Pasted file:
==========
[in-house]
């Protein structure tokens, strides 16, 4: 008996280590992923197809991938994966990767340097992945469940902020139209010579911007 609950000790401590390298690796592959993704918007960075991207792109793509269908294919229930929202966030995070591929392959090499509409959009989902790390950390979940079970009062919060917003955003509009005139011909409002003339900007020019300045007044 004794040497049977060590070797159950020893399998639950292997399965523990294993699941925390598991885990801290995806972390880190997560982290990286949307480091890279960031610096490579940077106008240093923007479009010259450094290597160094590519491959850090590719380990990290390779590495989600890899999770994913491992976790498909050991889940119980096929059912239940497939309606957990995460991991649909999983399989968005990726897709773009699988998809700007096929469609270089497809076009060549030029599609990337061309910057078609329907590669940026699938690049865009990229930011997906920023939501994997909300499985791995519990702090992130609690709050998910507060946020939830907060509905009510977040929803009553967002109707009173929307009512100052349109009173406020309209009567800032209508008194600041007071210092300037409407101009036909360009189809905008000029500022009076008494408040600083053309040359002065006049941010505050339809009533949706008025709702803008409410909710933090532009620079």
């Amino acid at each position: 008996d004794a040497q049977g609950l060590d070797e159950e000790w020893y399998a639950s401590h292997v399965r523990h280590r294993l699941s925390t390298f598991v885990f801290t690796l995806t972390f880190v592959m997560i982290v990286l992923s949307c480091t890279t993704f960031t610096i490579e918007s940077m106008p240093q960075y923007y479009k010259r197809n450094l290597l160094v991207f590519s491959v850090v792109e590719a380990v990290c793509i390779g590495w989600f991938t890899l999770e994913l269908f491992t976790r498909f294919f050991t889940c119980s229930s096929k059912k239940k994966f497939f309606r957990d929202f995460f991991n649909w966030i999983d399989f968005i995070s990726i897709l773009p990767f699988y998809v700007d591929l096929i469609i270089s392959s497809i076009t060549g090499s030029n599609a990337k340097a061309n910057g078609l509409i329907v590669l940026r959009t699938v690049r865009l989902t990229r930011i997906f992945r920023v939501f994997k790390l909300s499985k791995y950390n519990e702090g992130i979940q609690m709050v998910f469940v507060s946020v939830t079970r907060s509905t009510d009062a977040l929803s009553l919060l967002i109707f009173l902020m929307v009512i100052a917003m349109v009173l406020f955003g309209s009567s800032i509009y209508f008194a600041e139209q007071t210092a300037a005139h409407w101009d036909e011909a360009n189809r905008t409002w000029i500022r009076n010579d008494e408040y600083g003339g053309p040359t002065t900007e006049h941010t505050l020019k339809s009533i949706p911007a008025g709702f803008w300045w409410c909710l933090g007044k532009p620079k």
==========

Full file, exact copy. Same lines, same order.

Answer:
[in-house]
């Protein structure tokens, strides 16, 4: 008996280590992923197809991938994966990767340097992945469940902020139209010579911007 609950000790401590390298690796592959993704918007960075991207792109793509269908294919229930929202966030995070591929392959090499509409959009989902790390950390979940079970009062919060917003955003509009005139011909409002003339900007020019300045007044 004794040497049977060590070797159950020893399998639950292997399965523990294993699941925390598991885990801290995806972390880190997560982290990286949307480091890279960031610096490579940077106008240093923007479009010259450094290597160094590519491959850090590719380990990290390779590495989600890899999770994913491992976790498909050991889940119980096929059912239940497939309606957990995460991991649909999983399989968005990726897709773009699988998809700007096929469609270089497809076009060549030029599609990337061309910057078609329907590669940026699938690049865009990229930011997906920023939501994997909300499985791995519990702090992130609690709050998910507060946020939830907060509905009510977040929803009553967002109707009173929307009512100052349109009173406020309209009567800032209508008194600041007071210092300037409407101009036909360009189809905008000029500022009076008494408040600083053309040359002065006049941010505050339809009533949706008025709702803008409410909710933090532009620079």
């Amino acid at each position: 008996d004794a040497q049977g609950l060590d070797e159950e000790w020893y399998a639950s401590h292997v399965r523990h280590r294993l699941s925390t390298f598991v885990f801290t690796l995806t972390f880190v592959m997560i982290v990286l992923s949307c480091t890279t993704f960031t610096i490579e918007s940077m106008p240093q960075y923007y479009k010259r197809n450094l290597l160094v991207f590519s491959v850090v792109e590719a380990v990290c793509i390779g590495w989600f991938t890899l999770e994913l269908f491992t976790r498909f294919f050991t889940c119980s229930s096929k059912k239940k994966f497939f309606r957990d929202f995460f991991n649909w966030i999983d399989f968005i995070s990726i897709l773009p990767f699988y998809v700007d591929l096929i469609i270089s392959s497809i076009t060549g090499s030029n599609a990337k340097a061309n910057g078609l509409i329907v590669l940026r959009t699938v690049r865009l989902t990229r930011i997906f992945r920023v939501f994997k790390l909300s499985k791995y950390n519990e702090g992130i979940q609690m709050v998910f469940v507060s946020v939830t079970r907060s509905t009510d009062a977040l929803s009553l919060l967002i109707f009173l902020m929307v009512i100052a917003m349109v009173l406020f955003g309209s009567s800032i509009y209508f008194a600041e139209q007071t210092a300037a005139h409407w101009d036909e011909a360009n189809r905008t409002w000029i500022r009076n010579d008494e408040y600083g003339g053309p040359t002065t900007e006049h941010t505050l020019k339809s009533i949706p911007a008025g709702f803008w300045w409410c909710l933090g007044k532009p620079k």